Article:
Multiple sclerosis (MS), a debilitating autoimmune disease of the central nervous system, presents with a variety of symptoms that resemble those of other nervous system disorders. In many cases, imaging is used to assist with detection of the disease. However, since both symptoms and conventional imaging are nonspecific and do not always correspond to each other; it is very difficult to perform early diagnosis and treatment.
Found in active inflammatory MS lesions, myeloperoxidase (MPO), which is a highly oxidizing enzyme abundantly secreted by inflammatory cells such as active neutrophils, macrophages/ microglial cells, can be very harmful to the brain. MPO activity is highly associated with demyelination, a process during which myelin sheath is lost from the regions surrounding axons. Dr. Chen's laboratory has recently shown that a novel magnetic resonance imaging (MRI) agent called, MPO-Gadolinium (Gd), is highly specific and sensitive for detection of MPO activity. Moreover, MPO-Gd is very stable, nontoxic, and well tolerated by animals even at high doses. Furthermore, administration of an MPO-specific inhibitor significantly ameliorated symptoms and reduced relapses.
Dr. Chen received a Metric Development and Validation Award through the Fiscal Year 2009 Multiple Sclerosis Research Program to test two hypotheses: (1) metrics derived from MPO-Gd imaging to measure the status of inflammation and dememylelination in early subclinical MS, and (2) by noninvasively tracking and quantifying MPO activity in the development and treatment of active demyelinating lesions, MPO-Gd imaging to establish as a method to assess the effectiveness of therapy.
Dr. Chen used the experimental allergic encephalomyelitis (EAE) mouse model of MS to evaluate MPO-Gd imaging systematically over the course of the disease to determine whether MPO-Gd can detect and confirm preclinical and subclinical disease activity even when the animals do not exhibit any symptoms. Using serial imaging, Dr. Chen's research team showed that MPO-Gd imaging is superior to conventional MR contrast imaging with DTPA-Gd for the detection of asymptomatic disease activity in the brain, at both acute and chronic relapsing stage. Specifically, MPO-Gd imaging detected subtle disease activity 5 days prior to symptom onset, while conventional MRI agents were only able to detect disease activity in the brain 2 days prior to symptom onset Moreover, MPO-Gd imaging detected lesions that were 30 times smaller than those detected using conventional agents.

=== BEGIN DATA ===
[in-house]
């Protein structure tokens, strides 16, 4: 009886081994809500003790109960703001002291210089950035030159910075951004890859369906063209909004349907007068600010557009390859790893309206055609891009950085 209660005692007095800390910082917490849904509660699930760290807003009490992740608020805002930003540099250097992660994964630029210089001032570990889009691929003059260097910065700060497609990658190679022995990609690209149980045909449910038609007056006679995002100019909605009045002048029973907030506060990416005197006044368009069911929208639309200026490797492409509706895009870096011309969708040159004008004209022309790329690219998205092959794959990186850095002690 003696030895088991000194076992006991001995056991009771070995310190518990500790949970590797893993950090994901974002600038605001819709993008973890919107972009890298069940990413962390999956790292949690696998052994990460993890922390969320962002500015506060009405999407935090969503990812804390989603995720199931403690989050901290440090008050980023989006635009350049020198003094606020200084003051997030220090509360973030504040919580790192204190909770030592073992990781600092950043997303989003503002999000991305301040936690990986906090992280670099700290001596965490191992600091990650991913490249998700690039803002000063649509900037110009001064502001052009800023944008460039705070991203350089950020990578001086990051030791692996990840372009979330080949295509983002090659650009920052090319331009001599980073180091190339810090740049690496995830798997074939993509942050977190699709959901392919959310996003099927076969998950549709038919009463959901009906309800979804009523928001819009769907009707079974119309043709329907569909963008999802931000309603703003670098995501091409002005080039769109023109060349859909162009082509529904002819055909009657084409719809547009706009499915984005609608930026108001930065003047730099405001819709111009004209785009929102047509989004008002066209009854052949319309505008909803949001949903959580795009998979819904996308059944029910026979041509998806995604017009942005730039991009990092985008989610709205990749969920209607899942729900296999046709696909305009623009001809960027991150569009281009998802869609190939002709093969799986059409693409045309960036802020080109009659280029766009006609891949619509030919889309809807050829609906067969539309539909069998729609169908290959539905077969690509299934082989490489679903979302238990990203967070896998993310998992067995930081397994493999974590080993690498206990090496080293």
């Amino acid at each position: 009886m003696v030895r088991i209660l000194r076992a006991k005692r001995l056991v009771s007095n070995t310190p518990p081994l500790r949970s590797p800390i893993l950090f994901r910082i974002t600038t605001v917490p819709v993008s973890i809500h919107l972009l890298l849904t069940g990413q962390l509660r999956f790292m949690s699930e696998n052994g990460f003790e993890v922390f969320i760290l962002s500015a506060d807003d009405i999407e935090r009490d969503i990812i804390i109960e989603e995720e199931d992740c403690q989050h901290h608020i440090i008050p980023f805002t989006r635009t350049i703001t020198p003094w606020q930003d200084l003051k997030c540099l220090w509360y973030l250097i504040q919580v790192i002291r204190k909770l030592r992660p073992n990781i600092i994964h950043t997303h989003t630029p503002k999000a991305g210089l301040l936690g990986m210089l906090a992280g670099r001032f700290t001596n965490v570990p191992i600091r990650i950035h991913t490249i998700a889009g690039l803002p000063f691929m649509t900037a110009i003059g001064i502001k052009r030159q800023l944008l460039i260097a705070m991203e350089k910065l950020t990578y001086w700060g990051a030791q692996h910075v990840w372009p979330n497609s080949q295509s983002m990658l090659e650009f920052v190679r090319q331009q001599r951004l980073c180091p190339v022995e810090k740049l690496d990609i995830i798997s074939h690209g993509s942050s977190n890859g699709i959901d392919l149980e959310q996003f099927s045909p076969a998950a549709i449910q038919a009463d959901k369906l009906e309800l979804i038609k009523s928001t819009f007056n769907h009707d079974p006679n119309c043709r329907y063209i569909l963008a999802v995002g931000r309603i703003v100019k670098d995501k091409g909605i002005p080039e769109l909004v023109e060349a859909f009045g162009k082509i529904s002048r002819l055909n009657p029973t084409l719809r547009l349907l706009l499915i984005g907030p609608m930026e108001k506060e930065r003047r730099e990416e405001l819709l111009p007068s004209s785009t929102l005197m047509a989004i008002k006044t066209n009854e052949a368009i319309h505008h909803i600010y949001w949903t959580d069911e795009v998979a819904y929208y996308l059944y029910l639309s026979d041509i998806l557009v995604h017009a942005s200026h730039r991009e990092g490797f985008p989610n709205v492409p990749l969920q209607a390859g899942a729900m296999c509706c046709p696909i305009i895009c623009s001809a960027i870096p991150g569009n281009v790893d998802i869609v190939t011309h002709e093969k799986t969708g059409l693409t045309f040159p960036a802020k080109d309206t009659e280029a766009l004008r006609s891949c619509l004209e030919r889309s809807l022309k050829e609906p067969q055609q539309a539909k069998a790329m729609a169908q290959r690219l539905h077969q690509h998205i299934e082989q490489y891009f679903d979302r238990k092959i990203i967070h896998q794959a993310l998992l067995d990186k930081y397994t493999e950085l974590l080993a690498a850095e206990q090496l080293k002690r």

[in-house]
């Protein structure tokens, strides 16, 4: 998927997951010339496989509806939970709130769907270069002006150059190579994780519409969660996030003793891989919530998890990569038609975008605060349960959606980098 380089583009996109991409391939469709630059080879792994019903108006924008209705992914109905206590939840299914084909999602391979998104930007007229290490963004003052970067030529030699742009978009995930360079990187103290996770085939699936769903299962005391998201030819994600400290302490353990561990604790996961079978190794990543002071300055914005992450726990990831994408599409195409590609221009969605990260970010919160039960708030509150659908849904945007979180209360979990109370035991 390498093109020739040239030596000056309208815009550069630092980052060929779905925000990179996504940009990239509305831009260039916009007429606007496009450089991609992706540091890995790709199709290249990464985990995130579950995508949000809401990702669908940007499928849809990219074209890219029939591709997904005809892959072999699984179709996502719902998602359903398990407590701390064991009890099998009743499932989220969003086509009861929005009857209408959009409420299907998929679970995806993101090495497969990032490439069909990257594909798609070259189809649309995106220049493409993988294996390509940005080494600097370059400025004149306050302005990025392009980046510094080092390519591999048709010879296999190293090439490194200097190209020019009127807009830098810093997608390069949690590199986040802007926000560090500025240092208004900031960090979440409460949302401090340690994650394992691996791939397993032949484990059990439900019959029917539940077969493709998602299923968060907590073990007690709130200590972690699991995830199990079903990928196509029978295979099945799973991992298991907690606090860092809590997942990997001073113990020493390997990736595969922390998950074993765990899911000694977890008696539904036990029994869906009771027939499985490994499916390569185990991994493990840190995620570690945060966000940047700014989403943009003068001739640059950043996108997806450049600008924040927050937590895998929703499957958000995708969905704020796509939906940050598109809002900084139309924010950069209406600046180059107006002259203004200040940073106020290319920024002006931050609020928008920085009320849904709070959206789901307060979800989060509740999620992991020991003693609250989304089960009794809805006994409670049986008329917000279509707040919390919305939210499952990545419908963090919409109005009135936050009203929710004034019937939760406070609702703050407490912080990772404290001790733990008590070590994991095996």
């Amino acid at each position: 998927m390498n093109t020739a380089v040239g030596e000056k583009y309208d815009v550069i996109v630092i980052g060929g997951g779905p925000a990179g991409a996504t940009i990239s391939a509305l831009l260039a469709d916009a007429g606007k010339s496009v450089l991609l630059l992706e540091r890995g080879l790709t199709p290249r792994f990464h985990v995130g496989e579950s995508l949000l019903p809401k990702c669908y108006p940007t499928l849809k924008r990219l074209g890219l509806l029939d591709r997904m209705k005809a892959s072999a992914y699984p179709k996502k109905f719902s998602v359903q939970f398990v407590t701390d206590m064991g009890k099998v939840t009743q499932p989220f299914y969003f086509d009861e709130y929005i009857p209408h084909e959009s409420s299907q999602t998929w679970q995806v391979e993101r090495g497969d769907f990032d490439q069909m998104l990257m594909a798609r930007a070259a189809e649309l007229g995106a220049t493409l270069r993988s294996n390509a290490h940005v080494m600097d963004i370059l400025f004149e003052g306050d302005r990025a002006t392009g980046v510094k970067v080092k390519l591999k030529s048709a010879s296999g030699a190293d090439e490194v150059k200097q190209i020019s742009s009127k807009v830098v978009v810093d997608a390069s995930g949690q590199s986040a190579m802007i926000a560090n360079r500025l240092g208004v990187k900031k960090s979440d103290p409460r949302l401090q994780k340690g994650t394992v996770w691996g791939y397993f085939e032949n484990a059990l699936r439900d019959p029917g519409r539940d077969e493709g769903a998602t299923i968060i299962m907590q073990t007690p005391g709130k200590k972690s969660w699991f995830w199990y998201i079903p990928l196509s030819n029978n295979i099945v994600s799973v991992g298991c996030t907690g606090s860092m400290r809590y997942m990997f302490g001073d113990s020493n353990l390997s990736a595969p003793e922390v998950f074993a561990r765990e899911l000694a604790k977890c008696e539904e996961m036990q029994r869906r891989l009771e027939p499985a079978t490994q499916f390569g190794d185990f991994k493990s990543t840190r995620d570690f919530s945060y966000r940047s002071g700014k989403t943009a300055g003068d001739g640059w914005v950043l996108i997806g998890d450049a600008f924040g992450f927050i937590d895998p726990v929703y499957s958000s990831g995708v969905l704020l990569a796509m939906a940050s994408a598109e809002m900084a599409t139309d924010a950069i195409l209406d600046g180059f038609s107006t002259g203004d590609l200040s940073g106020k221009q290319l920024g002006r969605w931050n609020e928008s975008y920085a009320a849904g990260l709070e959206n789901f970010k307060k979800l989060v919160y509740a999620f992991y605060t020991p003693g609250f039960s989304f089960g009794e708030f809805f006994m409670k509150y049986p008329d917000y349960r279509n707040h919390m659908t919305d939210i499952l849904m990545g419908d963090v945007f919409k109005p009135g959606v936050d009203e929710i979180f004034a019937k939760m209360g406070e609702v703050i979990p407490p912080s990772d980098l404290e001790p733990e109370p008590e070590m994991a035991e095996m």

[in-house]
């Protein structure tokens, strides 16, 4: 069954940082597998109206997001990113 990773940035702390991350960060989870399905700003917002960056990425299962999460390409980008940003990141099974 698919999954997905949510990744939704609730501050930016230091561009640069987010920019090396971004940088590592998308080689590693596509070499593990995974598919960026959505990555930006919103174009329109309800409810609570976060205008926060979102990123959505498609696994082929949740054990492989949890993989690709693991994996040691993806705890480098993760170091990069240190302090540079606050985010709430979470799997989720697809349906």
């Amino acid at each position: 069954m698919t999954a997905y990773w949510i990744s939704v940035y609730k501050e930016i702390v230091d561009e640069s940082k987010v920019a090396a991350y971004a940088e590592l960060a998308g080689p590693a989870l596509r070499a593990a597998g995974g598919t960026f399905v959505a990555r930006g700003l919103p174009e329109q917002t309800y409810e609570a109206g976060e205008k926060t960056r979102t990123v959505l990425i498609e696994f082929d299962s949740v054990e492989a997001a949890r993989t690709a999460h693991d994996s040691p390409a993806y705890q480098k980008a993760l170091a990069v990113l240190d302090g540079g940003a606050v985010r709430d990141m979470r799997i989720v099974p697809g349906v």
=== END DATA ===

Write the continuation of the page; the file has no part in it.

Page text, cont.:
Early preclinical detection of active inflammatory lesions with MPO activity by MPO-Gd imaging in comparison with DTPA-Gd imaging Additionally, Dr. Chen treated MS animals with three different therapeutic regimens, including interferon beta, glatiramer acetate, and a specific MPO inhibitor 4-aminobenzoic acid hydrazide (ABAH) followed by MPO-Gd imaging. All three treatments showed reduction in MPO activity and lesion burden and demonstrated that MPO-Gd imaging can be used as an imaging biomarker to track and quantify changes following treatment. Interestingly, treatment with the MPO inhibitor was more effective in reducing disease activity, suggesting that MPO itself may play a role in the development of the EAE pathology. These imaging findings were correlated with clinical scores, biochemical assays, and inflammatory changes. For example, following treatment with ABAH, flow cytometric analyses demonstrated there was a 20% to 40% decrease in inflammatory cells recruited to the brain. Moreover, demyelination was significantly reduced. Furthermore, MPO inhibition reduced the severity of EAE at all stages as well as the mortality associated with it. Overall, Dr. Chen's results demonstrated that MPO-Gd imaging is a highly sensitive imaging biomarker for early detection of preclinical and subclinical disease activity and the tracking of treatment effects in EAE mouse model. Moreover, the identification of MPO as an important player in the EAE pathology laid the groundwork for novel MS treatments targeting MPO.
2012 Multiple Sclerosis Research Highlights